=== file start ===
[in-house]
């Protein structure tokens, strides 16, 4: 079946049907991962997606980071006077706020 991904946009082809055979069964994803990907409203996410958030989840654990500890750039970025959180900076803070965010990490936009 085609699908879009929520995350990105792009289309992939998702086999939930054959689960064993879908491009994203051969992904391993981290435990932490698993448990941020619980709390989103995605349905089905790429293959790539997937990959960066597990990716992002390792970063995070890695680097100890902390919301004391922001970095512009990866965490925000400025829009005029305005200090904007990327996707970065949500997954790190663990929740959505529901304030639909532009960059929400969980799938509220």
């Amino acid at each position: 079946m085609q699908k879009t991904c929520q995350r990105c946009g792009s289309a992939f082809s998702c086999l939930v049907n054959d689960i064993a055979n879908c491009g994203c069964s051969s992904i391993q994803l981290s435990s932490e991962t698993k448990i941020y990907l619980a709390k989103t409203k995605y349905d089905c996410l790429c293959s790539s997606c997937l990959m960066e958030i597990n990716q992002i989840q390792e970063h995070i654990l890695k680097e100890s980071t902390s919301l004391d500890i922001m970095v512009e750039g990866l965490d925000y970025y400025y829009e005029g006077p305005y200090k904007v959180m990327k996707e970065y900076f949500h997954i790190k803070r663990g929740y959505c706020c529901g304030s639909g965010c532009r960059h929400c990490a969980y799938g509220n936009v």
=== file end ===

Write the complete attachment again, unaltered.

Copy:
[in-house]
């Protein structure tokens, strides 16, 4: 079946049907991962997606980071006077706020 991904946009082809055979069964994803990907409203996410958030989840654990500890750039970025959180900076803070965010990490936009 085609699908879009929520995350990105792009289309992939998702086999939930054959689960064993879908491009994203051969992904391993981290435990932490698993448990941020619980709390989103995605349905089905790429293959790539997937990959960066597990990716992002390792970063995070890695680097100890902390919301004391922001970095512009990866965490925000400025829009005029305005200090904007990327996707970065949500997954790190663990929740959505529901304030639909532009960059929400969980799938509220």
């Amino acid at each position: 079946m085609q699908k879009t991904c929520q995350r990105c946009g792009s289309a992939f082809s998702c086999l939930v049907n054959d689960i064993a055979n879908c491009g994203c069964s051969s992904i391993q994803l981290s435990s932490e991962t698993k448990i941020y990907l619980a709390k989103t409203k995605y349905d089905c996410l790429c293959s790539s997606c997937l990959m960066e958030i597990n990716q992002i989840q390792e970063h995070i654990l890695k680097e100890s980071t902390s919301l004391d500890i922001m970095v512009e750039g990866l965490d925000y970025y400025y829009e005029g006077p305005y200090k904007v959180m990327k996707e970065y900076f949500h997954i790190k803070r663990g929740y959505c706020c529901g304030s639909g965010c532009r960059h929400c990490a969980y799938g509220n936009v």